Wednesday, November 30, 2005

Language Inefficiencies

   I spent some time yesterday trying to learn Perl.  I'd looked at it some a few years back but never had a use for it.  I now have a need to write a tool for our build environment and so, based on what is available, I am required to use Perl.  The first thing I noticed about Perl is that it is very powerful.  The second thing I noticed is that it is really ugly.  There are too many ways to accomplish the same result.  Many new languages suffer from this same fate, only to a lesser extent.  What I want to talk about is keeping a language small and compact.  If there is a way to accomplish a task, please don't invent another one with slightly different syntax just to save a few keystrokes.  C++ is pretty good about this.  Other than the multiple ways to cast, there is not much redundancy in the language.  The namespace is fairly unencumbered by keywords.  Modern languages like C#, Perl, Ruby, and Python, however, seem to burn namespace like it is going out of style.  They invent new keywords and operators that add nothing to the language.  One of my favorite examples comes from C#.  The operator 'as' strikes me as wholly unnecessary.  The following code accomplishes the same result:

CFoo cf = myObj as CFoo;

- and -

CFoo cf;

if (myObj is CFoo) {

   cf = (CFoo) myObj;


In both cases, we are checking if myObj is of type CFoo and if so, setting the variable cf to point to it.  Why the need for as?  What does it add to the language? 

Perl is much, much worse.  A glaring example is the 'unless' operator.  Instead of typing if(!foo), you can type unless(foo).  Much better, right?  No.  There are many other redundancies.  && and 'and' do the same thing.  I can choose whether or not to use parentheses around my subroutine calls.  You can put if before or after the code you want executed.  The list could go on almost indefinitely.  The worst part about Perl is that the advocates are proud of all of this redundancy.  Even newer, more compact languages such as Ruby have redundant operators.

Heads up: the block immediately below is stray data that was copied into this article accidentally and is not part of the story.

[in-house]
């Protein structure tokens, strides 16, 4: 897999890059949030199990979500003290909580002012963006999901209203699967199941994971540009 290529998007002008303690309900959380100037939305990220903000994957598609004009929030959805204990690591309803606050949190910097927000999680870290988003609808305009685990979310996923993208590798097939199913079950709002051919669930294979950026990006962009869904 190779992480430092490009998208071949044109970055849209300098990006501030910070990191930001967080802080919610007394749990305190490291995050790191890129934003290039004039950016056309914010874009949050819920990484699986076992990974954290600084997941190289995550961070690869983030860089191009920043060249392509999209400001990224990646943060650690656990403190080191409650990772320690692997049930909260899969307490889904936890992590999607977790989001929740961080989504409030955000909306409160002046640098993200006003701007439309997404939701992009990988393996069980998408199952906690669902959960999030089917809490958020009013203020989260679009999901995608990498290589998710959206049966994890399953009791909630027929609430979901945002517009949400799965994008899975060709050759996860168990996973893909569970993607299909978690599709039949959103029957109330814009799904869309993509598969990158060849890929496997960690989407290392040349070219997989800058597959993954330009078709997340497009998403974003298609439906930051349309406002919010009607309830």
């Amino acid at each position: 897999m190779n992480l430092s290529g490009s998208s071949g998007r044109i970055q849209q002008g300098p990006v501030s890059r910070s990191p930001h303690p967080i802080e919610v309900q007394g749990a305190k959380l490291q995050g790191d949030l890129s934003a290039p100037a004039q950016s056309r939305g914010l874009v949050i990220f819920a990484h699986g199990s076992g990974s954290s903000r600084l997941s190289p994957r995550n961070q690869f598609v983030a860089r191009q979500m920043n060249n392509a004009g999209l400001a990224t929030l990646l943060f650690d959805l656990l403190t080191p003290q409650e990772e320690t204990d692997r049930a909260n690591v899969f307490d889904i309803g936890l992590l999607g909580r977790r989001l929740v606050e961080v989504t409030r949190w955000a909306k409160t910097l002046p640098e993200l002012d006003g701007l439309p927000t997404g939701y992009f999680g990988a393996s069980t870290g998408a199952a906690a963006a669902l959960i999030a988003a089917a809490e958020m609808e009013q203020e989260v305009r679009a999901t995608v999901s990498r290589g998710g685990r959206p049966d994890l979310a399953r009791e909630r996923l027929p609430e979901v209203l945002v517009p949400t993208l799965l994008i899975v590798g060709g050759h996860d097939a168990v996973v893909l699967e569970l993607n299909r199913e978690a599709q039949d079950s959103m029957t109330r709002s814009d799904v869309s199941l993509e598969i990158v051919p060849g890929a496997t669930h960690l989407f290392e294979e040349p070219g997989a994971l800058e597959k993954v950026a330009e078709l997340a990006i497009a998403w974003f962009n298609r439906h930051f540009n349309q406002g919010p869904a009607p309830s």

Here is my rule for adding a new operator or keyword to a language:  Does this operator give me the ability to do something I couldn't do before?  If yes, consider adding it.  If no, reject it. 

I'm not here to bash Perl or any of the other languages.  They all have their place and are powerful.  They also all have a large following.  However, it seems like they could be even better if they were a bit more careful.  Making something already possible merely syntactically easier has the effect of making the language more complex.  While making something a bit simpler to express, you have made the language harder to learn and to retain in memory.  If only language authors would think a second time before making an addition to their language.  Having hundreds of keywords and multiple ways to do everything makes the language harder, not easier to use.

Friday, November 4, 2005

Blog Meltdown?

   I've noticed a trend recently.  Or, at least I think I have.  I have certainly noticed a few datapoints that look like a trend.  Blog software is failing to scale.  For all the penetration of blogs and the millions of people hosting them, they are starting to fail.  Here are a few examples:  Scoble's comments started failing.  Wil Wheaton found his blog FUBARdN.  Belmont Club got too big for blogspot.  I'm sure there are lots of other examples but those are the few that I've noticed in the past few months.  In each case, the author of the blog had to move to a new location and start again.  This is a painful process for everyone.  Users need to remember the new url, RSS readers need to be redirected, bookmarks updated, and search engines need to realize that the old site isn't the best answer.  As I write this Scoble's new site is #2 on Google, #8 on MSN Search, and #13 on Yahoo.